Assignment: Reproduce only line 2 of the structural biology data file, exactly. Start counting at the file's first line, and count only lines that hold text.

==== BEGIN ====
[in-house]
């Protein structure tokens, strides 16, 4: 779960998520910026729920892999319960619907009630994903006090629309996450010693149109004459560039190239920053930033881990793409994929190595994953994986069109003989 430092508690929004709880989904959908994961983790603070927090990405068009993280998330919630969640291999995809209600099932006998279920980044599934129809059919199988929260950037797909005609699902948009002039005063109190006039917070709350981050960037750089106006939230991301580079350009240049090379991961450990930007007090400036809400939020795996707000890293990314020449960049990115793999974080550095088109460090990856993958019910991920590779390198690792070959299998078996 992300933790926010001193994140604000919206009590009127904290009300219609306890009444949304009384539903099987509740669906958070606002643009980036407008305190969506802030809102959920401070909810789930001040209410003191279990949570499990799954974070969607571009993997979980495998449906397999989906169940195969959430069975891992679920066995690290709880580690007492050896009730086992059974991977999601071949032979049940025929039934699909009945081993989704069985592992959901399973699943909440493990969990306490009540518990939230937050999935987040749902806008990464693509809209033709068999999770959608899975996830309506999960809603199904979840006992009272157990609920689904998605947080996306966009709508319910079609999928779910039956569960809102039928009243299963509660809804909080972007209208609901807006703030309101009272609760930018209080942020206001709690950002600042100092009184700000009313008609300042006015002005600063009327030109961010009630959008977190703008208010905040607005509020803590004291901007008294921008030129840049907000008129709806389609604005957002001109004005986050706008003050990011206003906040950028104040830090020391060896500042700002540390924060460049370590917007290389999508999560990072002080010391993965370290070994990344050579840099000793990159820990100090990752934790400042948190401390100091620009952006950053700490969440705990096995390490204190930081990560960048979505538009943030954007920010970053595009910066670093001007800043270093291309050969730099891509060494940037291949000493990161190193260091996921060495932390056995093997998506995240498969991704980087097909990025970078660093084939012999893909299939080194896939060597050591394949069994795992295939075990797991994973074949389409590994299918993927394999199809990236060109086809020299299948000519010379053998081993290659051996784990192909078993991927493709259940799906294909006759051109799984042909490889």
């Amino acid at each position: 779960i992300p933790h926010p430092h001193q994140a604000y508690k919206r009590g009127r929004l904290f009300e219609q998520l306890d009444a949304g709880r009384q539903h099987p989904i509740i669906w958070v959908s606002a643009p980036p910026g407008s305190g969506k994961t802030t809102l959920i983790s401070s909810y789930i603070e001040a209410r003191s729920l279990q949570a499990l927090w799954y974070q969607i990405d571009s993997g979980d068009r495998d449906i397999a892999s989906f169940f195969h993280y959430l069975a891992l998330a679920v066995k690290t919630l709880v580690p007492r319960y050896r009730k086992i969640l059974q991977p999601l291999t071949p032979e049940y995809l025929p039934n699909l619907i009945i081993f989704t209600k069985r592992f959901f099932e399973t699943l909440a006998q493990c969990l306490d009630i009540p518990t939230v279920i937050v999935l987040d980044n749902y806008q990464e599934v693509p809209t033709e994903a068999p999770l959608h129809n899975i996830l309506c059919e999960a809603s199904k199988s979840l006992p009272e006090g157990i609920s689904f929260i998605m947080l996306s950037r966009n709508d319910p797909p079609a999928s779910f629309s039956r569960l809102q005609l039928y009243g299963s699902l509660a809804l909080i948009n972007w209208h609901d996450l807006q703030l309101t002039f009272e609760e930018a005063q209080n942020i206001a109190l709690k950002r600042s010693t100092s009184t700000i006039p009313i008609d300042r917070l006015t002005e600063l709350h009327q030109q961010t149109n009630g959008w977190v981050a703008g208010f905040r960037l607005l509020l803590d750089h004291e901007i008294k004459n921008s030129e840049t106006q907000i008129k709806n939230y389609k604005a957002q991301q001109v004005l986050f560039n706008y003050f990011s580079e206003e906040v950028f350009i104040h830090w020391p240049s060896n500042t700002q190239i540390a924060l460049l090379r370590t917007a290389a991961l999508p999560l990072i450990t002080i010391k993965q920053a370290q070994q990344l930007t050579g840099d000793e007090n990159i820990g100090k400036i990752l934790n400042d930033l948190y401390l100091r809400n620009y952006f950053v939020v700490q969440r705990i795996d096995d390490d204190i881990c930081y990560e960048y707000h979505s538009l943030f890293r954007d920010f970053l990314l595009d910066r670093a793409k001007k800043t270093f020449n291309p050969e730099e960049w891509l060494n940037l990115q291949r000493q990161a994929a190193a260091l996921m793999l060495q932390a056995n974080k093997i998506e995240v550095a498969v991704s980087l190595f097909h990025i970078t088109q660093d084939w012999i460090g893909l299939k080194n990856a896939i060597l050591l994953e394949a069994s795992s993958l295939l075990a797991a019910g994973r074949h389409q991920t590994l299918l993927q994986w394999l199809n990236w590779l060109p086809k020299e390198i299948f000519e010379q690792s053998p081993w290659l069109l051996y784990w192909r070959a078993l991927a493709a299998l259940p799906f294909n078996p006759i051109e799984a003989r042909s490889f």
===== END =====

């Protein structure tokens, strides 16, 4: 779960998520910026729920892999319960619907009630994903006090629309996450010693149109004459560039190239920053930033881990793409994929190595994953994986069109003989 430092508690929004709880989904959908994961983790603070927090990405068009993280998330919630969640291999995809209600099932006998279920980044599934129809059919199988929260950037797909005609699902948009002039005063109190006039917070709350981050960037750089106006939230991301580079350009240049090379991961450990930007007090400036809400939020795996707000890293990314020449960049990115793999974080550095088109460090990856993958019910991920590779390198690792070959299998078996 992300933790926010001193994140604000919206009590009127904290009300219609306890009444949304009384539903099987509740669906958070606002643009980036407008305190969506802030809102959920401070909810789930001040209410003191279990949570499990799954974070969607571009993997979980495998449906397999989906169940195969959430069975891992679920066995690290709880580690007492050896009730086992059974991977999601071949032979049940025929039934699909009945081993989704069985592992959901399973699943909440493990969990306490009540518990939230937050999935987040749902806008990464693509809209033709068999999770959608899975996830309506999960809603199904979840006992009272157990609920689904998605947080996306966009709508319910079609999928779910039956569960809102039928009243299963509660809804909080972007209208609901807006703030309101009272609760930018209080942020206001709690950002600042100092009184700000009313008609300042006015002005600063009327030109961010009630959008977190703008208010905040607005509020803590004291901007008294921008030129840049907000008129709806389609604005957002001109004005986050706008003050990011206003906040950028104040830090020391060896500042700002540390924060460049370590917007290389999508999560990072002080010391993965370290070994990344050579840099000793990159820990100090990752934790400042948190401390100091620009952006950053700490969440705990096995390490204190930081990560960048979505538009943030954007920010970053595009910066670093001007800043270093291309050969730099891509060494940037291949000493990161190193260091996921060495932390056995093997998506995240498969991704980087097909990025970078660093084939012999893909299939080194896939060597050591394949069994795992295939075990797991994973074949389409590994299918993927394999199809990236060109086809020299299948000519010379053998081993290659051996784990192909078993991927493709259940799906294909006759051109799984042909490889």